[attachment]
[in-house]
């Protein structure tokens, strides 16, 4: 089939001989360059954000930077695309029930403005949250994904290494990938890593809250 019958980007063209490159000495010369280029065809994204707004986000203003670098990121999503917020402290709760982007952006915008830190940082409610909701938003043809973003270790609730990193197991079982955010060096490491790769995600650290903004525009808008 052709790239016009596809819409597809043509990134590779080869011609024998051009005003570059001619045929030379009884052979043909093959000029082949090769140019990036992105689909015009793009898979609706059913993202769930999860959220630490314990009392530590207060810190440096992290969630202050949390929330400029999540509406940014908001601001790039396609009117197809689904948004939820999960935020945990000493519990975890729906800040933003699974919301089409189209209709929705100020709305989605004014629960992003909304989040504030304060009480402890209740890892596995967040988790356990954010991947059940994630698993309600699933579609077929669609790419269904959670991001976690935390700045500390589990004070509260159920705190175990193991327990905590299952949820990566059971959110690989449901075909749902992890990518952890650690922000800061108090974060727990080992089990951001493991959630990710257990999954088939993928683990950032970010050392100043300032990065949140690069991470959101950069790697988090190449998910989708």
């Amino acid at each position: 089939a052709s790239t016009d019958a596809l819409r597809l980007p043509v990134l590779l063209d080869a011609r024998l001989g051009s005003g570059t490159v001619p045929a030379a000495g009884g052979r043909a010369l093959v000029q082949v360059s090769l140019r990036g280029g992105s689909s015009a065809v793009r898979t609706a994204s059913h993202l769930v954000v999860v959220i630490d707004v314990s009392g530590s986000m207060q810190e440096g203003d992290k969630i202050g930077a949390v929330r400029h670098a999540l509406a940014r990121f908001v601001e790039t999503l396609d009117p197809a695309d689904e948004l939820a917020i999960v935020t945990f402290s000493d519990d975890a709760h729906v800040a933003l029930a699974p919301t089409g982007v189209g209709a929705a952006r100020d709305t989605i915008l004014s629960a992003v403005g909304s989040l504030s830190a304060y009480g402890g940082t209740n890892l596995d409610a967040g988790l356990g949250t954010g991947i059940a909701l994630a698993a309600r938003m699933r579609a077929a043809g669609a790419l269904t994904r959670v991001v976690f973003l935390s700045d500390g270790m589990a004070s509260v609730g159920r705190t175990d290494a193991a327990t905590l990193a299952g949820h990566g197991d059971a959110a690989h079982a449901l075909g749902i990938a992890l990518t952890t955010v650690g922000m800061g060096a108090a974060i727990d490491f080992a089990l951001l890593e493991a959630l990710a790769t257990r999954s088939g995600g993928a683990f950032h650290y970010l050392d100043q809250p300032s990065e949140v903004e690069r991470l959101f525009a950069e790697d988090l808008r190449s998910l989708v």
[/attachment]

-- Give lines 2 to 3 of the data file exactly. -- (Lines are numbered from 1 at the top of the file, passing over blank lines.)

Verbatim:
């Protein structure tokens, strides 16, 4: 089939001989360059954000930077695309029930403005949250994904290494990938890593809250 019958980007063209490159000495010369280029065809994204707004986000203003670098990121999503917020402290709760982007952006915008830190940082409610909701938003043809973003270790609730990193197991079982955010060096490491790769995600650290903004525009808008 052709790239016009596809819409597809043509990134590779080869011609024998051009005003570059001619045929030379009884052979043909093959000029082949090769140019990036992105689909015009793009898979609706059913993202769930999860959220630490314990009392530590207060810190440096992290969630202050949390929330400029999540509406940014908001601001790039396609009117197809689904948004939820999960935020945990000493519990975890729906800040933003699974919301089409189209209709929705100020709305989605004014629960992003909304989040504030304060009480402890209740890892596995967040988790356990954010991947059940994630698993309600699933579609077929669609790419269904959670991001976690935390700045500390589990004070509260159920705190175990193991327990905590299952949820990566059971959110690989449901075909749902992890990518952890650690922000800061108090974060727990080992089990951001493991959630990710257990999954088939993928683990950032970010050392100043300032990065949140690069991470959101950069790697988090190449998910989708």
């Amino acid at each position: 089939a052709s790239t016009d019958a596809l819409r597809l980007p043509v990134l590779l063209d080869a011609r024998l001989g051009s005003g570059t490159v001619p045929a030379a000495g009884g052979r043909a010369l093959v000029q082949v360059s090769l140019r990036g280029g992105s689909s015009a065809v793009r898979t609706a994204s059913h993202l769930v954000v999860v959220i630490d707004v314990s009392g530590s986000m207060q810190e440096g203003d992290k969630i202050g930077a949390v929330r400029h670098a999540l509406a940014r990121f908001v601001e790039t999503l396609d009117p197809a695309d689904e948004l939820a917020i999960v935020t945990f402290s000493d519990d975890a709760h729906v800040a933003l029930a699974p919301t089409g982007v189209g209709a929705a952006r100020d709305t989605i915008l004014s629960a992003v403005g909304s989040l504030s830190a304060y009480g402890g940082t209740n890892l596995d409610a967040g988790l356990g949250t954010g991947i059940a909701l994630a698993a309600r938003m699933r579609a077929a043809g669609a790419l269904t994904r959670v991001v976690f973003l935390s700045d500390g270790m589990a004070s509260v609730g159920r705190t175990d290494a193991a327990t905590l990193a299952g949820h990566g197991d059971a959110a690989h079982a449901l075909g749902i990938a992890l990518t952890t955010v650690g922000m800061g060096a108090a974060i727990d490491f080992a089990l951001l890593e493991a959630l990710a790769t257990r999954s088939g995600g993928a683990f950032h650290y970010l050392d100043q809250p300032s990065e949140v903004e690069r991470l959101f525009a950069e790697d988090l808008r190449s998910l989708v």